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Kevin-Lee The Phoblographer Nikon 20mm f1.8G ED Product Images (1 of 12)

In this edition of Cheap Photo, lots of the previous discounts are still available; so you’d better act on them while you can. But Amazon seems to be clearing out lots of stock with deals on DSLRs, mirrorless cameras, point and shoots, camera bundlesaccessories, and even lenses.

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Editor’s Note: this blog post was originally published over at the ISO blog by 500px and by  Grant Friedman. It, and the images used for the post, are being syndicated here with permission.

Fashion Week is an international series of events where fashion designers can showcase their latest collections and connect with other members of the industry. Twice a year, the fashion world converges on New York, London, Paris, Milan, and other sites across the globe for a week’s worth of fashion shows and events.

While for many, the focus of Fashion Week tends to be on the celebrities that attend the shows, what they wore, and the parties that followed, Fashion Week is so much more than that. This year, in New York City alone, over 300 designers held shows, making an estimated economic impact of over $887 million.

While Fashion Week is clearly important to local restaurants, hotels, and other businesses, it is also an important event for all the photographers, stylists, hair and makeup artists, and members of the media that are needed to cover such a large event. While Fashion Week shares many similarities to other large media events, like the Academy Awards, for instance, there is one major difference, Fashion Week lasts much longer, and is held over a much wider area.

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Infographic by Kelby One

 

Photographers shooting weddings for a while typically know where they have to be positioned and sometimes get the opportunity to scout a location out beforehand. But before you even step into the venue, you should have somewhat of an idea. The folks over at KelbyOne created an infographic explaining where you should positioned. Each number corresponds to an area for the ceremony and has tips included.

For more though, you should check out our essential shot list for a wedding and our massive roundup of tips, interviews and tutorials for wedding photography.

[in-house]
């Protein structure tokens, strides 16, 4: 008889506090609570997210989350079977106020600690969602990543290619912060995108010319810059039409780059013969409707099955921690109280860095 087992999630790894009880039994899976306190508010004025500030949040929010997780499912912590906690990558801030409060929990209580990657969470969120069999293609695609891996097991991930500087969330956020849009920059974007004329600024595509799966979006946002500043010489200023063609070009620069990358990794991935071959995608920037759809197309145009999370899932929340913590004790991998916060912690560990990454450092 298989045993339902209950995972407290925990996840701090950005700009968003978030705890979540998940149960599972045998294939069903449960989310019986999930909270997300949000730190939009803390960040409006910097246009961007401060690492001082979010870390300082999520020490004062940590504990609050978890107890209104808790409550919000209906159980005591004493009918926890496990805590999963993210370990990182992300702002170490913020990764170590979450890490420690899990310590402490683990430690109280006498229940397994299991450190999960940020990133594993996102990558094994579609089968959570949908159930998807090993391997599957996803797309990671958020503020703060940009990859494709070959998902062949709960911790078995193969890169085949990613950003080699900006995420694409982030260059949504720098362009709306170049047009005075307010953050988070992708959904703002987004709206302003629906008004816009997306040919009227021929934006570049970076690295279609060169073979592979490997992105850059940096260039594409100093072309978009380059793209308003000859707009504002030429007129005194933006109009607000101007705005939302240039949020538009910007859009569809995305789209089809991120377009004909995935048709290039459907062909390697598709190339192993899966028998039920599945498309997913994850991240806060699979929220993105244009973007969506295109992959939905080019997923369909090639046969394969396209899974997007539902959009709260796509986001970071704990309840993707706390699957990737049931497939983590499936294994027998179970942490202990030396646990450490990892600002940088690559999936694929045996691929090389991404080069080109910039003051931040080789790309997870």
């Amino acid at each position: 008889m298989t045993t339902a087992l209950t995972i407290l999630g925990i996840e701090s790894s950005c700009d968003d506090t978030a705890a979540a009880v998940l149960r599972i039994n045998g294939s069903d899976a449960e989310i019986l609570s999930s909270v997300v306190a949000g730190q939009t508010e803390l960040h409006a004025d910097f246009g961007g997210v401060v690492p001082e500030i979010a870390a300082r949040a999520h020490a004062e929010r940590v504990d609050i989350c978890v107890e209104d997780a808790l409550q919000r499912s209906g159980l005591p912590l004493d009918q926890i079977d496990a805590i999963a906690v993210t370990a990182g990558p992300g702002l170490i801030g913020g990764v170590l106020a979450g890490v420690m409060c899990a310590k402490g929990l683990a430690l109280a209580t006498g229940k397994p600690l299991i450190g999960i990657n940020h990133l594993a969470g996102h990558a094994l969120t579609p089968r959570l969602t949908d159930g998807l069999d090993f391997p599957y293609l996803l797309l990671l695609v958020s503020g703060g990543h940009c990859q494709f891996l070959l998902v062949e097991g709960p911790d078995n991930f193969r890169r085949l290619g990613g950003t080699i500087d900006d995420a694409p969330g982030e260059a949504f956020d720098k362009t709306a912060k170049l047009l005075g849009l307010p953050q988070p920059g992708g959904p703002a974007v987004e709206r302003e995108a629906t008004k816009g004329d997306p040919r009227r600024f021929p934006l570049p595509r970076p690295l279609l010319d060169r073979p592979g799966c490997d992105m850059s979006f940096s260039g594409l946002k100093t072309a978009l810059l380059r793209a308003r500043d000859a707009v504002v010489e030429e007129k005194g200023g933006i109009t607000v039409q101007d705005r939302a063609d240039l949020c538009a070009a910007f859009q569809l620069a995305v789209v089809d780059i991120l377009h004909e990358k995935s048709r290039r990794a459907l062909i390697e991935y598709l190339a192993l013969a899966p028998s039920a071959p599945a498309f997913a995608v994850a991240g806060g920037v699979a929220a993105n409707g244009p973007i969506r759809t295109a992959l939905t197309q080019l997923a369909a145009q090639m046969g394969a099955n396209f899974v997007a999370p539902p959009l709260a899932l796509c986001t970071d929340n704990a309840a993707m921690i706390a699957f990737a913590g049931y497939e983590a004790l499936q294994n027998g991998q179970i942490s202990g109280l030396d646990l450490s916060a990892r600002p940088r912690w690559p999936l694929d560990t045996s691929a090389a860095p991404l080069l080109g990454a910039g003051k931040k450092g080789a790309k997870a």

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Photographer Arthur Morris recently did a video with Canon’s Digital Learning Center about finding the right locations for bird photography. One of the biggest tips: have the sun behind you and try to line yourself up in the right angle with the sun. This makes sense, as the subject will be front lit naturally and you won’t be dragging out a big flash. When shooting silhouettes though, you want to do the opposite.

Morris also states that birds take off into the wind and land with it because they don’t like having their feathers ruffled. That means that you shouldn’t have the wind hitting you in the face when shooting.

“As long as the wind and light are somewhere behind you, you’re in good shape.”

The video on scouting locations for bird photography is after the jump.

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Chris Gampat The Phoblographer Magmod flash modifier review images magsphere product photos (1 of 8)ISO 4001-125 sec at f - 4.0

If a compact flash modifier promised to make the head of your flash 300% larger, what would you do with it? It would surely offer much softer lighting–or at least that’s what the Magmod Magsphere claims. The closest thing that we’ve seen to taking on the Gary Fong Lightsphere Collapsible and offering a nice output came from a recent Kickstarter. The Magmod system isn’t totally revolutionary, but it is surely quite smart.

In fact, it’s so smart that it may change the way that light modifiers are attached to flashes in the future.

Trust us, Gary Fong is going to want to look very closely at this one.

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OLYMPUS DIGITAL CAMERA

The Nikon D5500 clearly shows off the company’s continued evolution of their more entry level offerings–to the point where it pretty much seems to be targeting the mirrorless camera market. It’s small; in fact during our initial meeting with Nikon we found it to be comparable to the full frame mirrorless Sony A7 camera. And while it’s small, Nikon is still trying to do things that don’t sacrifice on build quality, feel, and features.

The Nikon D5500 sports a 24.2MP APS-C sensor with no OLPF at the heart. Other specs include a 3.2 inch vari-angle LCD touch screen (yes, touch screen), the EXPEED 4 imaging processor, ISOs ranging from 100-25,600, 5 fps shooting, and similar video capabilities to the D750.

Yes, these are all very cool features for an entry level DSLR (or a step above it.) But they’re still not our favorite thing about this camera.

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